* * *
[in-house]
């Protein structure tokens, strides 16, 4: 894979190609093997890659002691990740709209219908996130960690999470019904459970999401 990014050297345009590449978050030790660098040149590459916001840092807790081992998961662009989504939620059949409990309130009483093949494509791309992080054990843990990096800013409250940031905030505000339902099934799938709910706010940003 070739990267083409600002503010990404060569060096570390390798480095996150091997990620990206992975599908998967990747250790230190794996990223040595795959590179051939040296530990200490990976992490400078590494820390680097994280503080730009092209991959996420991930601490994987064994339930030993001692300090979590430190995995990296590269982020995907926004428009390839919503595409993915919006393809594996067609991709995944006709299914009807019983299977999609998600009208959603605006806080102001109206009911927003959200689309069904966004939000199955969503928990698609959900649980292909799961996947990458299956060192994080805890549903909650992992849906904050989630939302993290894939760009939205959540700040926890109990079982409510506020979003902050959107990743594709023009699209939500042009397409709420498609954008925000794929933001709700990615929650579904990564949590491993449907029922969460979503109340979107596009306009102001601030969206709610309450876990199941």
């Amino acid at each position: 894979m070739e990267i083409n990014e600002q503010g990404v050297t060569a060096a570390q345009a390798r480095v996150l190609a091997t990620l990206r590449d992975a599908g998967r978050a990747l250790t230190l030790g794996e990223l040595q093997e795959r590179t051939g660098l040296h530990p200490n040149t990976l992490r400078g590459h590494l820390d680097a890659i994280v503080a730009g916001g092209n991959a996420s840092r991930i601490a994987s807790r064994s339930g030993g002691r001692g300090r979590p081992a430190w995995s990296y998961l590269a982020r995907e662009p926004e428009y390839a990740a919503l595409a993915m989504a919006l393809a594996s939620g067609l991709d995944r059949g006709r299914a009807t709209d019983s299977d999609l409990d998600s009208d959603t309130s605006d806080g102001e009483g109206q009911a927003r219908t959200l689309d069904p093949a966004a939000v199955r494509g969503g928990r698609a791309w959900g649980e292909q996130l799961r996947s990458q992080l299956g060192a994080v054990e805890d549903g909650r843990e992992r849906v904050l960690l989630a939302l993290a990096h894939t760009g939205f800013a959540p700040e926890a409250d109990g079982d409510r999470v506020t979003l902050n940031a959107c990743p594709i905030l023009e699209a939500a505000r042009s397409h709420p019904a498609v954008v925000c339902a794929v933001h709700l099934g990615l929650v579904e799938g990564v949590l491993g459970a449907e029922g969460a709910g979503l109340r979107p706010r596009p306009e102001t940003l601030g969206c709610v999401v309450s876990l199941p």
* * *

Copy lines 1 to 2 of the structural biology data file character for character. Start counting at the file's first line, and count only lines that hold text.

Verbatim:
[in-house]
């Protein structure tokens, strides 16, 4: 894979190609093997890659002691990740709209219908996130960690999470019904459970999401 990014050297345009590449978050030790660098040149590459916001840092807790081992998961662009989504939620059949409990309130009483093949494509791309992080054990843990990096800013409250940031905030505000339902099934799938709910706010940003 070739990267083409600002503010990404060569060096570390390798480095996150091997990620990206992975599908998967990747250790230190794996990223040595795959590179051939040296530990200490990976992490400078590494820390680097994280503080730009092209991959996420991930601490994987064994339930030993001692300090979590430190995995990296590269982020995907926004428009390839919503595409993915919006393809594996067609991709995944006709299914009807019983299977999609998600009208959603605006806080102001109206009911927003959200689309069904966004939000199955969503928990698609959900649980292909799961996947990458299956060192994080805890549903909650992992849906904050989630939302993290894939760009939205959540700040926890109990079982409510506020979003902050959107990743594709023009699209939500042009397409709420498609954008925000794929933001709700990615929650579904990564949590491993449907029922969460979503109340979107596009306009102001601030969206709610309450876990199941």